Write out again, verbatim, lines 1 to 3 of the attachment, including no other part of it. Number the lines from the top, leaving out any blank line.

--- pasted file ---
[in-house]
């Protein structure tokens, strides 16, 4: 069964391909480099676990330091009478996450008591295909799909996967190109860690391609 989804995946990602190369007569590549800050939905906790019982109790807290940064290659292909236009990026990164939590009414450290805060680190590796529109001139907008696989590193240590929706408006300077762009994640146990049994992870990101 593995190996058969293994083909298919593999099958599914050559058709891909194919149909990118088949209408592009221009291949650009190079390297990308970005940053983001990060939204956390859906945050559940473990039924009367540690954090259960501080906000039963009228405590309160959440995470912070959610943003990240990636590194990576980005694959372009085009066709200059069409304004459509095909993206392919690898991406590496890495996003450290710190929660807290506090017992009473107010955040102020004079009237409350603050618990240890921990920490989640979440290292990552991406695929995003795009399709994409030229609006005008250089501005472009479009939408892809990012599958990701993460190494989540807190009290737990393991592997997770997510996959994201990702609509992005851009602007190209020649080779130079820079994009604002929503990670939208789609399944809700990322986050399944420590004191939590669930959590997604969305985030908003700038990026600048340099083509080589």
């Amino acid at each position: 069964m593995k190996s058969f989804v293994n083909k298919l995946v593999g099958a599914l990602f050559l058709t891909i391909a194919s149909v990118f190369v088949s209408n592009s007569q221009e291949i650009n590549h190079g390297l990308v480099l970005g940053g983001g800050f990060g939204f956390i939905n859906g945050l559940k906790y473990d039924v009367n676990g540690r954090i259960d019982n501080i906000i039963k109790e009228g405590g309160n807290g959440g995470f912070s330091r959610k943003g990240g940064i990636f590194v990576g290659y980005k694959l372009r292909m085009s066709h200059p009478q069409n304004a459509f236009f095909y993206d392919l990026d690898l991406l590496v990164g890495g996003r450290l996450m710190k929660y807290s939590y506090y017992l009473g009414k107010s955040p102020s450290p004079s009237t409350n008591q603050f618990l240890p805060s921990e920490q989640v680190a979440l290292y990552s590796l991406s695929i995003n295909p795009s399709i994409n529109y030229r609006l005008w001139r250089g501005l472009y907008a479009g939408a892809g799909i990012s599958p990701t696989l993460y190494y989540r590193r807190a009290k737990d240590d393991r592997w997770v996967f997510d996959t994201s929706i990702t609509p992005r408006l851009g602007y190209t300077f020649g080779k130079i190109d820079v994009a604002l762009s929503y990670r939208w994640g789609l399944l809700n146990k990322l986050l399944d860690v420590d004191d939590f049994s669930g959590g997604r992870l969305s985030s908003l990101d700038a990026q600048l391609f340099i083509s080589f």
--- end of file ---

[in-house]
């Protein structure tokens, strides 16, 4: 069964391909480099676990330091009478996450008591295909799909996967190109860690391609 989804995946990602190369007569590549800050939905906790019982109790807290940064290659292909236009990026990164939590009414450290805060680190590796529109001139907008696989590193240590929706408006300077762009994640146990049994992870990101 593995190996058969293994083909298919593999099958599914050559058709891909194919149909990118088949209408592009221009291949650009190079390297990308970005940053983001990060939204956390859906945050559940473990039924009367540690954090259960501080906000039963009228405590309160959440995470912070959610943003990240990636590194990576980005694959372009085009066709200059069409304004459509095909993206392919690898991406590496890495996003450290710190929660807290506090017992009473107010955040102020004079009237409350603050618990240890921990920490989640979440290292990552991406695929995003795009399709994409030229609006005008250089501005472009479009939408892809990012599958990701993460190494989540807190009290737990393991592997997770997510996959994201990702609509992005851009602007190209020649080779130079820079994009604002929503990670939208789609399944809700990322986050399944420590004191939590669930959590997604969305985030908003700038990026600048340099083509080589």
């Amino acid at each position: 069964m593995k190996s058969f989804v293994n083909k298919l995946v593999g099958a599914l990602f050559l058709t891909i391909a194919s149909v990118f190369v088949s209408n592009s007569q221009e291949i650009n590549h190079g390297l990308v480099l970005g940053g983001g800050f990060g939204f956390i939905n859906g945050l559940k906790y473990d039924v009367n676990g540690r954090i259960d019982n501080i906000i039963k109790e009228g405590g309160n807290g959440g995470f912070s330091r959610k943003g990240g940064i990636f590194v990576g290659y980005k694959l372009r292909m085009s066709h200059p009478q069409n304004a459509f236009f095909y993206d392919l990026d690898l991406l590496v990164g890495g996003r450290l996450m710190k929660y807290s939590y506090y017992l009473g009414k107010s955040p102020s450290p004079s009237t409350n008591q603050f618990l240890p805060s921990e920490q989640v680190a979440l290292y990552s590796l991406s695929i995003n295909p795009s399709i994409n529109y030229r609006l005008w001139r250089g501005l472009y907008a479009g939408a892809g799909i990012s599958p990701t696989l993460y190494y989540r590193r807190a009290k737990d240590d393991r592997w997770v996967f997510d996959t994201s929706i990702t609509p992005r408006l851009g602007y190209t300077f020649g080779k130079i190109d820079v994009a604002l762009s929503y990670r939208w994640g789609l399944l809700n146990k990322l986050l399944d860690v420590d004191d939590f049994s669930g959590g997604r992870l969305s985030s908003l990101d700038a990026q600048l391609f340099i083509s080589f």